The Emperor Julian the Apostate (332-363), embraced Neoplatonic philosophy and worked to replace Christianity with a version of Neoplatonic paganism. Because of his death and the hold mainstream Christianity had over the empire at the time, this was ultimately unsuccessful, but he did produce several works of philosophy and theology, including a popular hymn to the sun. In his theology, Helios, the sun, was the ideal example of the perfection of the gods and light, a symbol of divine emanation. He also held the mother goddess Cybele in high esteem.

Julian favored ritual theurgy, with an emphasis on sacrifice and prayer. He was heavily influenced by the ideas of Iamblichus.

Esoteric Christian theurgy

The Hermetic Order of the Golden Dawn claim to teach a type of theurgy that would help one ascend spiritually as well as understand the true nature of the self and its relation to the Divine and the Universe. The Golden Dawn has a somewhat significant historical following and influence;[12] while it is held that many theurgists are usually solitary practitioners and seek the divine light alone through ritual and inner spiritual and psychological equilibration. Theurgy in this hermetic sense stresses the need for the individual to separate and analyze the individual components that constitute everyday consciousness and reunite them in a way that changes one's personal awareness into a state that understands and partakes in spiritual grace.[13]

Jewish theurgy

Following a pattern very similar to the Neoplatonists, the Medieval Jewish mystical tradition of Kabbalah developed the concept that the Universe is regarded as a series of emanations from the Godhead, namely, the 10 sephirot. It is said that God created the world using the sephirot, pouring Divinity into creation through these "vessels," which also have personality traits. The highest sephirah, Kether, holds the most divine light and is the least accessible to humanity. The lowest sephirah, Malkuth, is still higher than matter itself, so the parallel with Neoplatonism is not complete, but Malkuth is considered that aspect of God that can be perceived in the material world. It is also known as the Shekhinah.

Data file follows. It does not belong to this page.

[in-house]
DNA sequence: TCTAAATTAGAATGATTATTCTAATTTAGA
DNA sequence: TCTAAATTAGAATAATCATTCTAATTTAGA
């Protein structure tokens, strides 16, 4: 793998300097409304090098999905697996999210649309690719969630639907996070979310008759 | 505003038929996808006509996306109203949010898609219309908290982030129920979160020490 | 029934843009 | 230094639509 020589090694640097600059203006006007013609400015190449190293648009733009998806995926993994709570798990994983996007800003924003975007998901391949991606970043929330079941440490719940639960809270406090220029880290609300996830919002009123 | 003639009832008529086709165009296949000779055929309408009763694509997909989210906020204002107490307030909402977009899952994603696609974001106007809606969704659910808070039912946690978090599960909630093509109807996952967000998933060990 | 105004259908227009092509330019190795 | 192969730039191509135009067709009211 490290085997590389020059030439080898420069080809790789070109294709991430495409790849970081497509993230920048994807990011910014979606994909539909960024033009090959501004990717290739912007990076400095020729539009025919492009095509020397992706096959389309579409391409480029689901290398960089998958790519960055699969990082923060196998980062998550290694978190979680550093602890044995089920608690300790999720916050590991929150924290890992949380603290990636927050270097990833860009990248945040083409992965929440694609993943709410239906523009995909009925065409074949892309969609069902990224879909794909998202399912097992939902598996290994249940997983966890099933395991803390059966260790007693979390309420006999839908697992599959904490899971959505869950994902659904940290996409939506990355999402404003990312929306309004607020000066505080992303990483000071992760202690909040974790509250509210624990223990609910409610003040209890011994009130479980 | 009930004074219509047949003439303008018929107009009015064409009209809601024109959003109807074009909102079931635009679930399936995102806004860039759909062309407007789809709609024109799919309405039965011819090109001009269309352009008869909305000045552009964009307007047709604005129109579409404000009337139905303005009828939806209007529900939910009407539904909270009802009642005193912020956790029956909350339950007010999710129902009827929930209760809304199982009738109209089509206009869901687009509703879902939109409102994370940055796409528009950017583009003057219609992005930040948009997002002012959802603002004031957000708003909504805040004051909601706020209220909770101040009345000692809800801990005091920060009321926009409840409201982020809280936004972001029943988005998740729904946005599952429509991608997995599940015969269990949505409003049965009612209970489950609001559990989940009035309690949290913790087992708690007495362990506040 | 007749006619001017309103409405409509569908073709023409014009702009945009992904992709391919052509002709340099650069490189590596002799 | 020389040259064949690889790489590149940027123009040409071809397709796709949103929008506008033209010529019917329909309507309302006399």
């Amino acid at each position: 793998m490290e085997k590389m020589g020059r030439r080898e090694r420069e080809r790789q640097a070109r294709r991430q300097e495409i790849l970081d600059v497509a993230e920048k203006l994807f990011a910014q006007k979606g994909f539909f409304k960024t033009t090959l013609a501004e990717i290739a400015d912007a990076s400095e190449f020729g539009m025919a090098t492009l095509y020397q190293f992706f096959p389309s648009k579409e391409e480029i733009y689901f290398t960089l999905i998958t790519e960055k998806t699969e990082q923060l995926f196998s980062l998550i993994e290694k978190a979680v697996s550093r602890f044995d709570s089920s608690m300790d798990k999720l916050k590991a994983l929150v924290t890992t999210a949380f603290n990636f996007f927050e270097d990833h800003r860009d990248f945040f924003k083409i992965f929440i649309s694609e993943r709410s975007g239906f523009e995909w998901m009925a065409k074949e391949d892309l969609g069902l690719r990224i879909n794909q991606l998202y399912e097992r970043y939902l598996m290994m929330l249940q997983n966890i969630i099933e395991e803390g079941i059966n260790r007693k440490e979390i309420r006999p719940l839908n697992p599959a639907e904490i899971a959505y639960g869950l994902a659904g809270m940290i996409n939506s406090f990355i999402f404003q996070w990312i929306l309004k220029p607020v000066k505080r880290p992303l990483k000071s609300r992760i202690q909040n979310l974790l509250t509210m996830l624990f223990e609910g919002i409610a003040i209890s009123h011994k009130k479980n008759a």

For the Kabbalist, God is a single oneness, not separate "gods". The teaching avoids polytheism by insisting that the sephirot are not to be prayed to, but rather, to be meditated on and experienced as manifestations of how God acts in the world. They are envisioned as arranged in three columns, in a pattern called the Tree of Life. By meditating on the sephirot and praying for their unification, Kabbalists seek the theurgic goal of healing a shattered world.

For Kabbalists, the sephirot are as follows: Kether (Crown); Chokmah (Wisdom); Binah (Understanding); Chesed (Loving kindness); Geburah (Strength); Tiphareth (Beauty); Netzach (Endurance); Hod (Glory); Yesod (Foundation); and Malkuth (Kingdom or Sovereignty).

See also


  1. ^ Proclus, On the theology of Plato, 1.26.63. E. R. Dodds, The Greeks and the Irrational, University of California Press, 1959).
  2. ^ Keith Thomas, Religion and the Decline of Magic (1971), Penguin, 1973, 320-321.
  3. ^ Anne Sheppard, "Proclus attitude to theurgy", Classical Quarterly, 32 (1982), 212-224. Eunopius, The Lives of the sophists (c. 395), chap. III, London: Harvard University Press, 1921).
  4. ^ Pierre A. Riffard, Dictionnaire de l'ésotérisme, Paris: Payot, 1983, 340.
  5. ^ Cf. "Lewy">Lewy, Hans, Chaldaean Oracles and Theurgy, Cairo 1956, pp. 421-466 (mostly consulted and quoted from the revised edition by Michel Tardieu, Revue des Études Augustiniennes 58 (1978)).
  6. ^
  7. ^ SIORVANES, LUCAS (1998). Iamblichus. In E. Craig (Ed.), Routledge Encyclopedia of Philosophy. London: Routledge. Retrieved September 17, 2013, from
  8. ^
  9. ^ Cf. "Shaw">Shaw, Gregory, Theurgy and the Soul: The Neoplatonism of Iamblichus, Penn State Press, 1971, page 115.
  10. ^ Christian Mysticism: An Introduction to Contemporary Theoretical Approaches by Louise Nelstrop, Kevin Magill, Bradley B. Onishi, Ashgate Publishing, Ltd., 2009, pages 109-110.
  11. ^ Secrets of the Magickal Grimoires By:Aaron Leitch pgs. 241 - 278 (chapter 8)
  12. ^ Self-Initiation into the Golden Dawn tradition: Chic and Tabatha Cicero, Chapter 1
  13. ^ The Tree of Life: an Illustrated Study in Magic By: Israel Regardie, Revised by Chic and Sandra Tabatha Cicero

External links

  • Two Orations of the Emperor Julian
  • Plotinus' Enneads
  • Iamblichus' Theurgia or On the Egyptian Mysteries
  • A Modern Theurgic School
  • A site devoted to theurgy